February 14, 2012
Science progresses best when observations force us to alter our preconceptions.
By Senator Lena C. Taylor
Contrary to popular belief, African-Americas are and have been groundbreaking, innovative and miraculous scientists, researchers and doctors. This is evidence that we have the intellectual ability to create and do things that can revolutionize society. It is important that we teach our children to have the strength and courage to challenge biology class with the same intensity it takes to play video games or play basketball.
Life challenges did not stop a black foster child named Daniel Hale Williams from becoming the first doctor to successfully perform open heart surgery. Louis Latimer did not allow the fact that he was the son of runaway slaves prevent him from improving Thomas Edison’s light bulb; his improvements created the light bulb we use today. Institutionalized racism did not stop Dr. Alexander Thomas August from becoming the first black physician to head a hospital in the United States. Today, diseases like cervical and breast cancer, HIV/AIDS and diabetes serve as the call for our young men and women to pursue the sciences.
There are social barriers that will often seem insurmountable, but there are dedicated teachers, advances in technology and specialized university programs that put achievement in the sciences well within our realm of possibility. The Science Institute of the University of Wisconsin-Eau Claire, the ROADS program at the Medical College of Wisconsin, and BioTrek program at the University of Wisconsin-Madison are all learning resources whose goal is to change how people view (including who is capable of engaging in scientific study) and do science. These programs, and many others, offer full scholarships to African-American students looking to pursue a career in the sciences.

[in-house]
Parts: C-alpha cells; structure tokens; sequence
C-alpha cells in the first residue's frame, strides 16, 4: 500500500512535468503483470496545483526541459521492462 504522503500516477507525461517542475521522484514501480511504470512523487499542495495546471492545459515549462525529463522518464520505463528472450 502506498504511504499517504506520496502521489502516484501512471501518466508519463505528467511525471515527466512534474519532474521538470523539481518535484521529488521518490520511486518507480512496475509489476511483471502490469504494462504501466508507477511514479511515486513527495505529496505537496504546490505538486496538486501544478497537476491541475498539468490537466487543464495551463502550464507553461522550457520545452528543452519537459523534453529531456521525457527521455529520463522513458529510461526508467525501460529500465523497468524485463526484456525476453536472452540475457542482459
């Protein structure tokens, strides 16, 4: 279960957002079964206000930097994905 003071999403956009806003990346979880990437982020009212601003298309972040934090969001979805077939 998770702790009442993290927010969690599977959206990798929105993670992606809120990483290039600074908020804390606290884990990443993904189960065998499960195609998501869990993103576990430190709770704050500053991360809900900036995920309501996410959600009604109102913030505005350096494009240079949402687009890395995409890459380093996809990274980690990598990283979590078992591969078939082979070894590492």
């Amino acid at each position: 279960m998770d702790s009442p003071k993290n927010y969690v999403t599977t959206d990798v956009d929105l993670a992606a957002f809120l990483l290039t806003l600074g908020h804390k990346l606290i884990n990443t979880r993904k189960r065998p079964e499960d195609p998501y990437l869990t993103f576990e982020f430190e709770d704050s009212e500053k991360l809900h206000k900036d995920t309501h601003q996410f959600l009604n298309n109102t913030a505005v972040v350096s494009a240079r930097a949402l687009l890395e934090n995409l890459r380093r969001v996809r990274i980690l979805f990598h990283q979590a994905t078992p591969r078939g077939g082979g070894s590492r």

There are so many opportunities for our children to engage in scientific discovery and innovation. Your son or daughter could be the scientist that creates the first consumer robot. Your granddaughter or grandson could be the biochemist that develops the immunization for HIV/AIDS. Your niece or nephew could be the microbiologist to create a cure for diabetes. The idea that black children do not like or are not interested in the sciences is just not true. Our children are just as interested in the subject as their white peers and they are just as capable of achieving in those fields. After all, we have done it before.